Marrakesh Treaty effective in China, grants 17m print-disabled people with more access to culture,
5th May 2022
Marrakesh Treaty effective in China, grants 17m print-disabled people with more access to culture, education
By Liu Caiyu
The Marrakesh Treaty, the first and only human rights treaty that is copyrighted, officially came into force in China on Thursday. Observers said it is a practical move that China adopted to expand the country's human rights protection sphere for some 17 million print-disabled people, giving them equal access to culture and education.
The treaty allows authorized entities to produce print-disabled friendly formats of cultural works without authorization from copyright holders, either Braille books, audiobooks or films and TV shows. It will also facilitate China's excellent print-disabled works to enter foreign markets.
Relevant authorities are stipulating detailed policies to implement the treaty, regarding the process of producing print-disabled works and how to supervise authorized entities, as well as cross-border exchanges in the field.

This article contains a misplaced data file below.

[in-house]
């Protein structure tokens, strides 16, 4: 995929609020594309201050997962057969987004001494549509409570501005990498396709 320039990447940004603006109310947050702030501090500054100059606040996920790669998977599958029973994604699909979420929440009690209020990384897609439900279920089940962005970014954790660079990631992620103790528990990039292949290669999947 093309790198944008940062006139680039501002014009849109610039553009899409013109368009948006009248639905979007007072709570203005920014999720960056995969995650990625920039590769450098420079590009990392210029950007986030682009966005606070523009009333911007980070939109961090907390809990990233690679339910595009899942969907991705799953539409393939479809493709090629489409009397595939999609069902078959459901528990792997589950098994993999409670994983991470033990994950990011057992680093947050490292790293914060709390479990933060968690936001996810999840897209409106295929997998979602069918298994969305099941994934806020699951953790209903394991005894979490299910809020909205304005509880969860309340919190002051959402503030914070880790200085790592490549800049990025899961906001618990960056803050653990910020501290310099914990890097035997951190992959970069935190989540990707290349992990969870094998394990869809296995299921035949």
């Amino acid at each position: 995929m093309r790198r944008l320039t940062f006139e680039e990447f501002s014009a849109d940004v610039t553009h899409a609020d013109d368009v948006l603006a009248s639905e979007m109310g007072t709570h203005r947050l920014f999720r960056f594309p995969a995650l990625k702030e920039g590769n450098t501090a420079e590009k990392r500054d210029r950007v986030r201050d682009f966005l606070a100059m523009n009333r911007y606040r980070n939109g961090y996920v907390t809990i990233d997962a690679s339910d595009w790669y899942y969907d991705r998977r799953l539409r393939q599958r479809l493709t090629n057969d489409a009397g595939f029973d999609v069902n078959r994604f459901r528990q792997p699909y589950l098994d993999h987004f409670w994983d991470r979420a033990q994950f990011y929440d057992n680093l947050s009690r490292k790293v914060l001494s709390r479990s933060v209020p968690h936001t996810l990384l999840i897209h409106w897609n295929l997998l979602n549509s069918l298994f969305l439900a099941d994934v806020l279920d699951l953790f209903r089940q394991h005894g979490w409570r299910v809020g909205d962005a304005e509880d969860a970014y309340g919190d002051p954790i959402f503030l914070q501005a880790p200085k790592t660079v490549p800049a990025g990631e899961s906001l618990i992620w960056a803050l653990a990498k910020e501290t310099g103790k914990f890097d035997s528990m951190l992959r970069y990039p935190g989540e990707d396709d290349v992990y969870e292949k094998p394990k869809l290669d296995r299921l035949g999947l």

Before the adoption of the treaty, printing Braille books was the only legal format that could be adjusted to print format without copyright holders' authorization. As audiobooks, large-character books, electronic texts, and barrier-free adaptations of films and TV shows require authorization from copyright owners. The production normally takes time and money.
Li Qingzhong, the president of the China Association of the Blind, said the coming into force of the treaty will play a positive role in the cultural and educational industries for print-disabled people. Data showed there are 17.32 million people with visual disabilities in China, and the number of people with dyslexia may be even higher than this.